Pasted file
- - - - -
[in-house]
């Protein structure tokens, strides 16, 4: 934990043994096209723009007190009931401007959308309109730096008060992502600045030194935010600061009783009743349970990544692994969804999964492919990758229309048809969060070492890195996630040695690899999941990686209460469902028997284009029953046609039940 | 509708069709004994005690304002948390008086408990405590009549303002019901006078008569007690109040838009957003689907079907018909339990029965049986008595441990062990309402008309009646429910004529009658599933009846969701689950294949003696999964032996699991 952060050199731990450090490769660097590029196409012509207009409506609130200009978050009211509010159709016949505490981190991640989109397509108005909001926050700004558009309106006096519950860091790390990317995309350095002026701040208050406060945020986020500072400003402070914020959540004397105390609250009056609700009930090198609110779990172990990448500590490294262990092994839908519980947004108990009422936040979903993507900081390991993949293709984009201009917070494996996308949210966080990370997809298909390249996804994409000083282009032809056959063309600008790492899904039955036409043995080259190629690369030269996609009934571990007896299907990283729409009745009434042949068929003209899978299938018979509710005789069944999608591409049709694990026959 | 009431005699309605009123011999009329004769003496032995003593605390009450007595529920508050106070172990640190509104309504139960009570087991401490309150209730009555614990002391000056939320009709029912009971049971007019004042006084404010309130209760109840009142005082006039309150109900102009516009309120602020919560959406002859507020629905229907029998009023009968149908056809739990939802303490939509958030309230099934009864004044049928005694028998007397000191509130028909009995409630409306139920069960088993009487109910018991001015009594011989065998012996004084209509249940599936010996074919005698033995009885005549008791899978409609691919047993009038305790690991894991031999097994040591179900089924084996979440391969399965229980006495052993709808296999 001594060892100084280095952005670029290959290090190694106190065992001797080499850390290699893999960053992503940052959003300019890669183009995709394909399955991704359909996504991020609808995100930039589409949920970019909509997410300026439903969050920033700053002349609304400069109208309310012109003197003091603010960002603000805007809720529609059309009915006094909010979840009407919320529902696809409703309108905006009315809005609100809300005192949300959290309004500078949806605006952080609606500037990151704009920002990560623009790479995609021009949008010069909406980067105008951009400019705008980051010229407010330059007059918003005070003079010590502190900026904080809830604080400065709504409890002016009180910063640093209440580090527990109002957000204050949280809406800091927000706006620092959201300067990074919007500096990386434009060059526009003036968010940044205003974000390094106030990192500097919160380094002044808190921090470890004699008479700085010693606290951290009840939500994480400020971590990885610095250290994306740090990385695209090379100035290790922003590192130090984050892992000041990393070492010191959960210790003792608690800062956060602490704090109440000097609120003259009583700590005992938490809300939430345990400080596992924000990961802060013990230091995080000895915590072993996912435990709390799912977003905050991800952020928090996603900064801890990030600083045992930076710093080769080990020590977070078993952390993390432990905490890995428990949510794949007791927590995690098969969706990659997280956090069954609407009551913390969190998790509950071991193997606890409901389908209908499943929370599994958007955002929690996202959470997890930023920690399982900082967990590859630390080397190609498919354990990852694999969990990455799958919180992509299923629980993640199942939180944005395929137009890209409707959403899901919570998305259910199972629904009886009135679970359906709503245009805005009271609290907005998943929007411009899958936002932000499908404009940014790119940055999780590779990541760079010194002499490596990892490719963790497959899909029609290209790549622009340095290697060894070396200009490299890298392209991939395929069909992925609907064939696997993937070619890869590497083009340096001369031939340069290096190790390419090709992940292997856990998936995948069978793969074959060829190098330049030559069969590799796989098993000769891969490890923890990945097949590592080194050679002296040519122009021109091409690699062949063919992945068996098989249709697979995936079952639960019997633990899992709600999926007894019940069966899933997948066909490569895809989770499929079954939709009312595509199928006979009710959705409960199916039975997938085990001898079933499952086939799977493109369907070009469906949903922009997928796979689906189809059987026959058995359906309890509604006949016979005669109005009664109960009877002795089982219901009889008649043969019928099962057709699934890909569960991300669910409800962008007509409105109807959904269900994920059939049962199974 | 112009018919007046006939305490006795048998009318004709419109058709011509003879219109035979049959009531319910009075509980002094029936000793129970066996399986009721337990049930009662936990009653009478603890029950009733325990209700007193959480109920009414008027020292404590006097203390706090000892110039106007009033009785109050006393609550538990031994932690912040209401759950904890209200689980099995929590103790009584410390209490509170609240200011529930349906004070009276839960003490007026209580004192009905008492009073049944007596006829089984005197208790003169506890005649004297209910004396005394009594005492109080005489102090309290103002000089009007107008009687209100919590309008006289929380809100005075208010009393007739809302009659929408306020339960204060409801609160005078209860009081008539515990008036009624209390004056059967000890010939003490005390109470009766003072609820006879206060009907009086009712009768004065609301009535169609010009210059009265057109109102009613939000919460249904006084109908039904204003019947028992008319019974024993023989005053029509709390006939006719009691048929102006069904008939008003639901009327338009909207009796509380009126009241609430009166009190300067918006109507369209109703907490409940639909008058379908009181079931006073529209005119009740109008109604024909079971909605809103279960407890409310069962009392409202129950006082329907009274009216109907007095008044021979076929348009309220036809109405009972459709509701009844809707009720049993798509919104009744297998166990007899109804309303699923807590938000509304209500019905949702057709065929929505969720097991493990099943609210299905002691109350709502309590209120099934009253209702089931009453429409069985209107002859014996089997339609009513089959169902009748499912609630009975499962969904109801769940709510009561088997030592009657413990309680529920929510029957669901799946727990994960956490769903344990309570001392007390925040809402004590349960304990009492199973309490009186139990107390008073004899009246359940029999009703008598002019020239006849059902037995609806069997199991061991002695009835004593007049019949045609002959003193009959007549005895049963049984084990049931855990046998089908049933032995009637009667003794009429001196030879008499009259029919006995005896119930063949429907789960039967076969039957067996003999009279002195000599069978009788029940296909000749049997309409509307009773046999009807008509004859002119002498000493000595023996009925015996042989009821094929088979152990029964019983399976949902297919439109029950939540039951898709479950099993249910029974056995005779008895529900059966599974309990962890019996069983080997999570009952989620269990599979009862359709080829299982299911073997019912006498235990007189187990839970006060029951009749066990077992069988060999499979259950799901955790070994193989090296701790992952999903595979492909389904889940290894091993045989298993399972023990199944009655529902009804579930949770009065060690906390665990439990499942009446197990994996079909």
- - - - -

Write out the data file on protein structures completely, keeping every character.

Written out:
[in-house]
């Protein structure tokens, strides 16, 4: 934990043994096209723009007190009931401007959308309109730096008060992502600045030194935010600061009783009743349970990544692994969804999964492919990758229309048809969060070492890195996630040695690899999941990686209460469902028997284009029953046609039940 | 509708069709004994005690304002948390008086408990405590009549303002019901006078008569007690109040838009957003689907079907018909339990029965049986008595441990062990309402008309009646429910004529009658599933009846969701689950294949003696999964032996699991 952060050199731990450090490769660097590029196409012509207009409506609130200009978050009211509010159709016949505490981190991640989109397509108005909001926050700004558009309106006096519950860091790390990317995309350095002026701040208050406060945020986020500072400003402070914020959540004397105390609250009056609700009930090198609110779990172990990448500590490294262990092994839908519980947004108990009422936040979903993507900081390991993949293709984009201009917070494996996308949210966080990370997809298909390249996804994409000083282009032809056959063309600008790492899904039955036409043995080259190629690369030269996609009934571990007896299907990283729409009745009434042949068929003209899978299938018979509710005789069944999608591409049709694990026959 | 009431005699309605009123011999009329004769003496032995003593605390009450007595529920508050106070172990640190509104309504139960009570087991401490309150209730009555614990002391000056939320009709029912009971049971007019004042006084404010309130209760109840009142005082006039309150109900102009516009309120602020919560959406002859507020629905229907029998009023009968149908056809739990939802303490939509958030309230099934009864004044049928005694028998007397000191509130028909009995409630409306139920069960088993009487109910018991001015009594011989065998012996004084209509249940599936010996074919005698033995009885005549008791899978409609691919047993009038305790690991894991031999097994040591179900089924084996979440391969399965229980006495052993709808296999 001594060892100084280095952005670029290959290090190694106190065992001797080499850390290699893999960053992503940052959003300019890669183009995709394909399955991704359909996504991020609808995100930039589409949920970019909509997410300026439903969050920033700053002349609304400069109208309310012109003197003091603010960002603000805007809720529609059309009915006094909010979840009407919320529902696809409703309108905006009315809005609100809300005192949300959290309004500078949806605006952080609606500037990151704009920002990560623009790479995609021009949008010069909406980067105008951009400019705008980051010229407010330059007059918003005070003079010590502190900026904080809830604080400065709504409890002016009180910063640093209440580090527990109002957000204050949280809406800091927000706006620092959201300067990074919007500096990386434009060059526009003036968010940044205003974000390094106030990192500097919160380094002044808190921090470890004699008479700085010693606290951290009840939500994480400020971590990885610095250290994306740090990385695209090379100035290790922003590192130090984050892992000041990393070492010191959960210790003792608690800062956060602490704090109440000097609120003259009583700590005992938490809300939430345990400080596992924000990961802060013990230091995080000895915590072993996912435990709390799912977003905050991800952020928090996603900064801890990030600083045992930076710093080769080990020590977070078993952390993390432990905490890995428990949510794949007791927590995690098969969706990659997280956090069954609407009551913390969190998790509950071991193997606890409901389908209908499943929370599994958007955002929690996202959470997890930023920690399982900082967990590859630390080397190609498919354990990852694999969990990455799958919180992509299923629980993640199942939180944005395929137009890209409707959403899901919570998305259910199972629904009886009135679970359906709503245009805005009271609290907005998943929007411009899958936002932000499908404009940014790119940055999780590779990541760079010194002499490596990892490719963790497959899909029609290209790549622009340095290697060894070396200009490299890298392209991939395929069909992925609907064939696997993937070619890869590497083009340096001369031939340069290096190790390419090709992940292997856990998936995948069978793969074959060829190098330049030559069969590799796989098993000769891969490890923890990945097949590592080194050679002296040519122009021109091409690699062949063919992945068996098989249709697979995936079952639960019997633990899992709600999926007894019940069966899933997948066909490569895809989770499929079954939709009312595509199928006979009710959705409960199916039975997938085990001898079933499952086939799977493109369907070009469906949903922009997928796979689906189809059987026959058995359906309890509604006949016979005669109005009664109960009877002795089982219901009889008649043969019928099962057709699934890909569960991300669910409800962008007509409105109807959904269900994920059939049962199974 | 112009018919007046006939305490006795048998009318004709419109058709011509003879219109035979049959009531319910009075509980002094029936000793129970066996399986009721337990049930009662936990009653009478603890029950009733325990209700007193959480109920009414008027020292404590006097203390706090000892110039106007009033009785109050006393609550538990031994932690912040209401759950904890209200689980099995929590103790009584410390209490509170609240200011529930349906004070009276839960003490007026209580004192009905008492009073049944007596006829089984005197208790003169506890005649004297209910004396005394009594005492109080005489102090309290103002000089009007107008009687209100919590309008006289929380809100005075208010009393007739809302009659929408306020339960204060409801609160005078209860009081008539515990008036009624209390004056059967000890010939003490005390109470009766003072609820006879206060009907009086009712009768004065609301009535169609010009210059009265057109109102009613939000919460249904006084109908039904204003019947028992008319019974024993023989005053029509709390006939006719009691048929102006069904008939008003639901009327338009909207009796509380009126009241609430009166009190300067918006109507369209109703907490409940639909008058379908009181079931006073529209005119009740109008109604024909079971909605809103279960407890409310069962009392409202129950006082329907009274009216109907007095008044021979076929348009309220036809109405009972459709509701009844809707009720049993798509919104009744297998166990007899109804309303699923807590938000509304209500019905949702057709065929929505969720097991493990099943609210299905002691109350709502309590209120099934009253209702089931009453429409069985209107002859014996089997339609009513089959169902009748499912609630009975499962969904109801769940709510009561088997030592009657413990309680529920929510029957669901799946727990994960956490769903344990309570001392007390925040809402004590349960304990009492199973309490009186139990107390008073004899009246359940029999009703008598002019020239006849059902037995609806069997199991061991002695009835004593007049019949045609002959003193009959007549005895049963049984084990049931855990046998089908049933032995009637009667003794009429001196030879008499009259029919006995005896119930063949429907789960039967076969039957067996003999009279002195000599069978009788029940296909000749049997309409509307009773046999009807008509004859002119002498000493000595023996009925015996042989009821094929088979152990029964019983399976949902297919439109029950939540039951898709479950099993249910029974056995005779008895529900059966599974309990962890019996069983080997999570009952989620269990599979009862359709080829299982299911073997019912006498235990007189187990839970006060029951009749066990077992069988060999499979259950799901955790070994193989090296701790992952999903595979492909389904889940290894091993045989298993399972023990199944009655529902009804579930949770009065060690906390665990439990499942009446197990994996079909």